Spain, Poland, Russia, EUROPE
What about lotus in a standing pool? No, I am talking not going to explain this to you, but I would really elaborate on why I got amazed at the very fact that in Eastern Europe, cow’s intestines are filled with good stuff, I mean edible stuff. The words “kishka” or “kishke” are of Slavic origin closer to the Polish word “kiszka”, meaning “gut”, “intestine”, and in culinary terms, “sausage”.
Kishke is filled with pig’s blood and barley and is served as a traditional breakfast in Eastern Europe. Jewish kishke is usually filled with the Passover meal, containing barley, rye, spelt, and wheat, spices and schmaltz. The color of kishka can vary from grey-white to brownish orange, depending upon the use of paprika.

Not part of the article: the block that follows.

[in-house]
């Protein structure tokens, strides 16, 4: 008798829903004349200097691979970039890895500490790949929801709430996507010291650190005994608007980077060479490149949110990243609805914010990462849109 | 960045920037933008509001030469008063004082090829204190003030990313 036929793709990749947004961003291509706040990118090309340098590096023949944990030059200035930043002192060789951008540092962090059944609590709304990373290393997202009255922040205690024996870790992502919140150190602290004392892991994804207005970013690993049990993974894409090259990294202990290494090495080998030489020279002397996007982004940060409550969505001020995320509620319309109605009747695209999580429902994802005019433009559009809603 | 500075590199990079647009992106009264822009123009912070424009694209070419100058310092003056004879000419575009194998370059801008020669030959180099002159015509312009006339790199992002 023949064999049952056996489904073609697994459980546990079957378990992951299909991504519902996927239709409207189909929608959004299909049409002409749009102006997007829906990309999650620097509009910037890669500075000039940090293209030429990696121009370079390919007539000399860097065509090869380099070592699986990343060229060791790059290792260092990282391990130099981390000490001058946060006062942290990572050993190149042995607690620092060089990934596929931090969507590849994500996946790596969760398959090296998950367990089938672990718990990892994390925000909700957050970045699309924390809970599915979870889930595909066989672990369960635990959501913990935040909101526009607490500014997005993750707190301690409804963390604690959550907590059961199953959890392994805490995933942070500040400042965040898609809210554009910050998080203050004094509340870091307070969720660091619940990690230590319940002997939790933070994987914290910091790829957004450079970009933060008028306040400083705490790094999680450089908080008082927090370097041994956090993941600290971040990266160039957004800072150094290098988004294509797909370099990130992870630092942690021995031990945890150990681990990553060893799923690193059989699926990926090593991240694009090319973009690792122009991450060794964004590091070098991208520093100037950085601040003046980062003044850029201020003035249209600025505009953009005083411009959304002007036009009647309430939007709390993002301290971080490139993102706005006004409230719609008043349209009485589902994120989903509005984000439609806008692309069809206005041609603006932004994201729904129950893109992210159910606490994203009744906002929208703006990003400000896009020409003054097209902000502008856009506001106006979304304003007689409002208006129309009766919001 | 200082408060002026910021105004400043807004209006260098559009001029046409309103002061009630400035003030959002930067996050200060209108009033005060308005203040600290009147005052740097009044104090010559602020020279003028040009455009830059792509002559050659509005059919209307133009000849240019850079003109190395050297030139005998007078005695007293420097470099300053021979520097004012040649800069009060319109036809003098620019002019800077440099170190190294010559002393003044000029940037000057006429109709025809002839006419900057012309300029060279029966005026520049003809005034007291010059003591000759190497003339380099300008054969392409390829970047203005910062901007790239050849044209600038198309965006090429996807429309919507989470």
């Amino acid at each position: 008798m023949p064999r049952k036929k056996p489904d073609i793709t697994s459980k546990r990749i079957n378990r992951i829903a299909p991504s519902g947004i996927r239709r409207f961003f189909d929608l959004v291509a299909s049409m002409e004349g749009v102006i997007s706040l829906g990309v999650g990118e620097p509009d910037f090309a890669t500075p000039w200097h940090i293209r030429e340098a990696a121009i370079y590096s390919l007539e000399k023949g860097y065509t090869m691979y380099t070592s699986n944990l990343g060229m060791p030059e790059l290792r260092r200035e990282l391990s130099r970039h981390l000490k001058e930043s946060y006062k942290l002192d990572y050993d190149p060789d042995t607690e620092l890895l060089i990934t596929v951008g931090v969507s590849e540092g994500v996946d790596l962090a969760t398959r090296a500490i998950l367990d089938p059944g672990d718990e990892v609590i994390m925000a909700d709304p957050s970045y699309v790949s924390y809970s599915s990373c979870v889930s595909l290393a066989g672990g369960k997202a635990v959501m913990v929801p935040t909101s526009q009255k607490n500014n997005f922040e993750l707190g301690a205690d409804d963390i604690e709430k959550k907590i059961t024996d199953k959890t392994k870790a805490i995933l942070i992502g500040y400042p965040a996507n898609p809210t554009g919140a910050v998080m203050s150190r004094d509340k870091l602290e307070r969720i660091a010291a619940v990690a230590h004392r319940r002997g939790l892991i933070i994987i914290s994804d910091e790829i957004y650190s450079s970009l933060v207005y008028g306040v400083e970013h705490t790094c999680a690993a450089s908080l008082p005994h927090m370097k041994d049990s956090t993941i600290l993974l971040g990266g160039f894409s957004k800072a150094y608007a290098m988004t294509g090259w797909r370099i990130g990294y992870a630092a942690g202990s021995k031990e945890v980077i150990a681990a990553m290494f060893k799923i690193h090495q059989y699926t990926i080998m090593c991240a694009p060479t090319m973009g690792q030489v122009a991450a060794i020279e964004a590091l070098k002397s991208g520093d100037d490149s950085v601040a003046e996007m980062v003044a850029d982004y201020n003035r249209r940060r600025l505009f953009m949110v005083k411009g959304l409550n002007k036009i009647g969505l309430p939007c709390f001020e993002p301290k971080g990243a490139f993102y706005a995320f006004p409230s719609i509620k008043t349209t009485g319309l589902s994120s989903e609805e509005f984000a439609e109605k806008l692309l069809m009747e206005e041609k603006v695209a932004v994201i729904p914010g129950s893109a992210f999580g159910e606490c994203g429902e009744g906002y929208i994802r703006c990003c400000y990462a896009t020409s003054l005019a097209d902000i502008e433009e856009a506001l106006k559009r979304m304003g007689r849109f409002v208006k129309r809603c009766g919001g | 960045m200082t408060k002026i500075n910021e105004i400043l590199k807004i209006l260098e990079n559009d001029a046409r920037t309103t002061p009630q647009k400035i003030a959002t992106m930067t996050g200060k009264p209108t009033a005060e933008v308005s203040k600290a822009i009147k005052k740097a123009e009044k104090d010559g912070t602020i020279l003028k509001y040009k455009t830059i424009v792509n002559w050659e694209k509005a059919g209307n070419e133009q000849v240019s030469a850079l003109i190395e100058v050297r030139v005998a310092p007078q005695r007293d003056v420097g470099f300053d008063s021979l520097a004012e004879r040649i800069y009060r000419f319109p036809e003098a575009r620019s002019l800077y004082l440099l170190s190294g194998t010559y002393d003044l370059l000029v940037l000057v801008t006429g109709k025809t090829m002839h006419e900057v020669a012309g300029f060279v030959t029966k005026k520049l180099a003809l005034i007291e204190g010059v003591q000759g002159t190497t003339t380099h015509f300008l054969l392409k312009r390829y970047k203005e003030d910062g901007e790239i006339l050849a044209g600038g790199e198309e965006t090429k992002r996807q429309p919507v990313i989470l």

The vegetarian Kishka is very sensible where celery, carrots, onions, seasonings, and matzo meal are processed together and rolled into an aluminum casing or foils, which are edible. The non-vegetarian kishke gives the real flavor, with the beef or cow intestines. In Spain it is blood stuffing and in Poland and Russia it is made with the matzo meal. I must say that this is weird as no such food was prepared even for the Passover meal.
Thank heavens they did not stuff the eyeballs, lungs, cow skull with the matzo meal. However, it is better than Japanese stuffed squid intestines.
Kishke-Recipes: Jewish Mag